In the Sept. 18 edition of the Belleville News-Democrat, Jim Tenuto of the Illinois State Board of Elections was quoted as saying, "The statute has no penalties for counties that do not follow the two-year (voter registration purge) requirement.' Obviously he has not read the Illinois Election Code (10 ILCS 5) because Article 29-12, titled "Disregard of the Election Code," says: "Except with respect to Article 9 of this Code, any person who knowingly... fails to do any act required by this Code, shall, unless a different punishment is prescribed by this Code, be guilty of a Class A misdemeanor."
In Criminal Offenses (720 ILCS 5), I found my personal favorite, Article 33, commonly known as Official Misconduct. Section 33-3 reads in part, "A public officer or employee ...commits misconduct when, in his official capacity, he... Intentionally or recklessly fails to perform any mandatory duty as required by law; A public officer or employee ... convicted of violating any provision of this Section forfeits his office or employment or position as a special government agent. In addition, he commits a Class 3 felony."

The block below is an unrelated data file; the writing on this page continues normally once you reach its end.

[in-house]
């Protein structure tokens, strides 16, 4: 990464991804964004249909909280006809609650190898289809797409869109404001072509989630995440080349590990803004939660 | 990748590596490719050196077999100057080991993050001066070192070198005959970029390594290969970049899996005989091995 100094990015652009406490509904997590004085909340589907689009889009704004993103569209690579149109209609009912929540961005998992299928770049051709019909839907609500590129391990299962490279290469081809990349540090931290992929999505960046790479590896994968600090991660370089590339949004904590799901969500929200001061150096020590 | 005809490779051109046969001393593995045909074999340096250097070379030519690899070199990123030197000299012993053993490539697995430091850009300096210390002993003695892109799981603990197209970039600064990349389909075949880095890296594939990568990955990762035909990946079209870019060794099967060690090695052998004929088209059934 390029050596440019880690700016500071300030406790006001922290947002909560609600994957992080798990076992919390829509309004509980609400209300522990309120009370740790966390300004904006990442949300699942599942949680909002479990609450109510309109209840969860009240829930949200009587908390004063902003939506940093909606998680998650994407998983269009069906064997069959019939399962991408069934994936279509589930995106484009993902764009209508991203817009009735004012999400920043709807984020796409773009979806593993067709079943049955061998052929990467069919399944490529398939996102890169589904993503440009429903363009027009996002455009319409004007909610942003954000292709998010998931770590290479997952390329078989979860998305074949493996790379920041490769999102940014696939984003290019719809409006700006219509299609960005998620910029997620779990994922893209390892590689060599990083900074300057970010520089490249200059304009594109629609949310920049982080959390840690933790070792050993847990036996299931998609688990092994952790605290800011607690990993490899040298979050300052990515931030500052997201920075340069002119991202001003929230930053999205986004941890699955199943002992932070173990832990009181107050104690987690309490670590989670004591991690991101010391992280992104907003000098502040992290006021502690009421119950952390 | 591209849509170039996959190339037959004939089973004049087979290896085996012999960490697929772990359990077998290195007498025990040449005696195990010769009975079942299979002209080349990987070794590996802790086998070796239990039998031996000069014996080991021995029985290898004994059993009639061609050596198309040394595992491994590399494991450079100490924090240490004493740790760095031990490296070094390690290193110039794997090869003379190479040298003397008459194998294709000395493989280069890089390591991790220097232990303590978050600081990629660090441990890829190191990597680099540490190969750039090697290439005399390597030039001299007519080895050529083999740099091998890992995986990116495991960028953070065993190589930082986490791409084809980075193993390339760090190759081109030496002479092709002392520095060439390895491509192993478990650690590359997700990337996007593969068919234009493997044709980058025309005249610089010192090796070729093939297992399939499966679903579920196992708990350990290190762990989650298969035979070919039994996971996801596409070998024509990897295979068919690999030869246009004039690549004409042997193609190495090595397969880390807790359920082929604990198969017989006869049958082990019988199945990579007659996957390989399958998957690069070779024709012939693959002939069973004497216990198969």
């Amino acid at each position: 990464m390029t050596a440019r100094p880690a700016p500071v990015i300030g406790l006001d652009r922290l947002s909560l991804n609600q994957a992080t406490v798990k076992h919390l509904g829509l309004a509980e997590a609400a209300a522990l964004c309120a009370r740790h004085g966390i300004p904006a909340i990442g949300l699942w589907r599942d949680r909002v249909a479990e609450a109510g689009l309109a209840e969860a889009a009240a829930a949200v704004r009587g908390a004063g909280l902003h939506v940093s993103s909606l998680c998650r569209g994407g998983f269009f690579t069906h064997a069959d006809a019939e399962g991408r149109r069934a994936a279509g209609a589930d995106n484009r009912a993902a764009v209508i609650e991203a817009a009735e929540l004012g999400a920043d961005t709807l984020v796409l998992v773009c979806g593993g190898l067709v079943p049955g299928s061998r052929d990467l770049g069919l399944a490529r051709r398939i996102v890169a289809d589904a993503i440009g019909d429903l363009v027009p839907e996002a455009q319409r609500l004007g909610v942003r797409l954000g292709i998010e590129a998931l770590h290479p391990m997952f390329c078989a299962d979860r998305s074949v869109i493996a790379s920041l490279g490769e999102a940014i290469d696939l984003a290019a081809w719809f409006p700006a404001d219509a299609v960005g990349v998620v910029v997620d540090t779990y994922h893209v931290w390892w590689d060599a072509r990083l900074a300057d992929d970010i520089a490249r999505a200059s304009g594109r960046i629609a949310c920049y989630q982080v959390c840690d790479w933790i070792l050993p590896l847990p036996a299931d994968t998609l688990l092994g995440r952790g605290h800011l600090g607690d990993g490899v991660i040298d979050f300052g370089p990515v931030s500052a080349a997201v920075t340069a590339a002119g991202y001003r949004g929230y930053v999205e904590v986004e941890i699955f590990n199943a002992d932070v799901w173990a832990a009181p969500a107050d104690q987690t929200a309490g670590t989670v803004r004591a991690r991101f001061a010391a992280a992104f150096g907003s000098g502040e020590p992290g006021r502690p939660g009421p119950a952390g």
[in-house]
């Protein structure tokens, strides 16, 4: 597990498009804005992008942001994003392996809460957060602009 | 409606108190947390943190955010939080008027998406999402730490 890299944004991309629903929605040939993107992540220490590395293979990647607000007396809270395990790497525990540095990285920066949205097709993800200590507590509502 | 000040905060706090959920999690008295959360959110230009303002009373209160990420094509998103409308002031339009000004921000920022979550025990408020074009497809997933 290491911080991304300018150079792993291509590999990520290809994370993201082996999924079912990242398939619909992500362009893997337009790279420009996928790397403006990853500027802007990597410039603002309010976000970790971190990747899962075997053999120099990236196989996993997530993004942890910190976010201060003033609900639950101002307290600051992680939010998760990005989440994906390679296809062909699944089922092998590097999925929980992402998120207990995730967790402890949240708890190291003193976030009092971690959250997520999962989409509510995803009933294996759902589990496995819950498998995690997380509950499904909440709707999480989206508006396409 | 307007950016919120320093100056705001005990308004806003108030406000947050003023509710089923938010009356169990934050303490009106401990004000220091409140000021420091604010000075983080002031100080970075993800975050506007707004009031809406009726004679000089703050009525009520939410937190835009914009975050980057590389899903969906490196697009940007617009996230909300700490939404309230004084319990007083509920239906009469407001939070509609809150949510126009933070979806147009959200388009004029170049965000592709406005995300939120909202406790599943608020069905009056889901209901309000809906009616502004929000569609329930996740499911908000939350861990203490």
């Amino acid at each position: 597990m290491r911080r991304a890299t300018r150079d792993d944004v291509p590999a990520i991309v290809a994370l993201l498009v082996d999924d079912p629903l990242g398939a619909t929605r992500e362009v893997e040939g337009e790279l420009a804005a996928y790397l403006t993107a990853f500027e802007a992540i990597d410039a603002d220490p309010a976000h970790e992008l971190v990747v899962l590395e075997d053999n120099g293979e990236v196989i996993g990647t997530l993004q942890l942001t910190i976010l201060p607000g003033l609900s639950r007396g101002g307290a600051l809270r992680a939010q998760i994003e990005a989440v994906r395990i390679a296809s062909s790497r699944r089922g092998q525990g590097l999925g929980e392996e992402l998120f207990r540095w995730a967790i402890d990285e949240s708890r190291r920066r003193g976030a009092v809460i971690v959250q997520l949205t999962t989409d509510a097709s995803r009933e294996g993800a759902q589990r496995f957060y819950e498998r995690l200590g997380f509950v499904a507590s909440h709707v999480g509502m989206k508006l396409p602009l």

Hmm, forfeiting one's employment and/or pension, a Class A Misdemeanor and a Class 3 felony (two to five years in prison) all seem to be applicable penalties. However, if the state's attorney's office fails to indict them or files charges, Tenuto is correct in practice.
Fortunately, we always have the right to file charges ourselves as citizens but we must read the law first.
President, Civic Alliance East St. Louis
Obama is match for Tea Party